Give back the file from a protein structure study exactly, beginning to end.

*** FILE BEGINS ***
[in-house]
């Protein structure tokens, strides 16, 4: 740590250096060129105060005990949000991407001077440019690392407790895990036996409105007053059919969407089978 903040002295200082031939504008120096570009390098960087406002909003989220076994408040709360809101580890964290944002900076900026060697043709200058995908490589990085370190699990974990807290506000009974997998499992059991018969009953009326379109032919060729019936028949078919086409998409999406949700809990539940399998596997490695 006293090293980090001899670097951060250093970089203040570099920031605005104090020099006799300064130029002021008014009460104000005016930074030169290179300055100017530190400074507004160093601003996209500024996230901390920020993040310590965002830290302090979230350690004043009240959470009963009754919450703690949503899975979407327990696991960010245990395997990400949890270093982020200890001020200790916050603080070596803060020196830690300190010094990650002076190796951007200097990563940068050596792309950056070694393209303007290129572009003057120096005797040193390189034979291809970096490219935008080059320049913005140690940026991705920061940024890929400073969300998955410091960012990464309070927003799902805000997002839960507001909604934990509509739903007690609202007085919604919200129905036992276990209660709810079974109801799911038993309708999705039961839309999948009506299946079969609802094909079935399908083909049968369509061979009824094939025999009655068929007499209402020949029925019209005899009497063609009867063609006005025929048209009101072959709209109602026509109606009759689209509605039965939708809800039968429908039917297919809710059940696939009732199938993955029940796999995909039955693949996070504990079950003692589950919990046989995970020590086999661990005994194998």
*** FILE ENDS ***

[in-house]
């Protein structure tokens, strides 16, 4: 740590250096060129105060005990949000991407001077440019690392407790895990036996409105007053059919969407089978 903040002295200082031939504008120096570009390098960087406002909003989220076994408040709360809101580890964290944002900076900026060697043709200058995908490589990085370190699990974990807290506000009974997998499992059991018969009953009326379109032919060729019936028949078919086409998409999406949700809990539940399998596997490695 006293090293980090001899670097951060250093970089203040570099920031605005104090020099006799300064130029002021008014009460104000005016930074030169290179300055100017530190400074507004160093601003996209500024996230901390920020993040310590965002830290302090979230350690004043009240959470009963009754919450703690949503899975979407327990696991960010245990395997990400949890270093982020200890001020200790916050603080070596803060020196830690300190010094990650002076190796951007200097990563940068050596792309950056070694393209303007290129572009003057120096005797040193390189034979291809970096490219935008080059320049913005140690940026991705920061940024890929400073969300998955410091960012990464309070927003799902805000997002839960507001909604934990509509739903007690609202007085919604919200129905036992276990209660709810079974109801799911038993309708999705039961839309999948009506299946079969609802094909079935399908083909049968369509061979009824094939025999009655068929007499209402020949029925019209005899009497063609009867063609006005025929048209009101072959709209109602026509109606009759689209509605039965939708809800039968429908039917297919809710059940696939009732199938993955029940796999995909039955693949996070504990079950003692589950919990046989995970020590086999661990005994194998």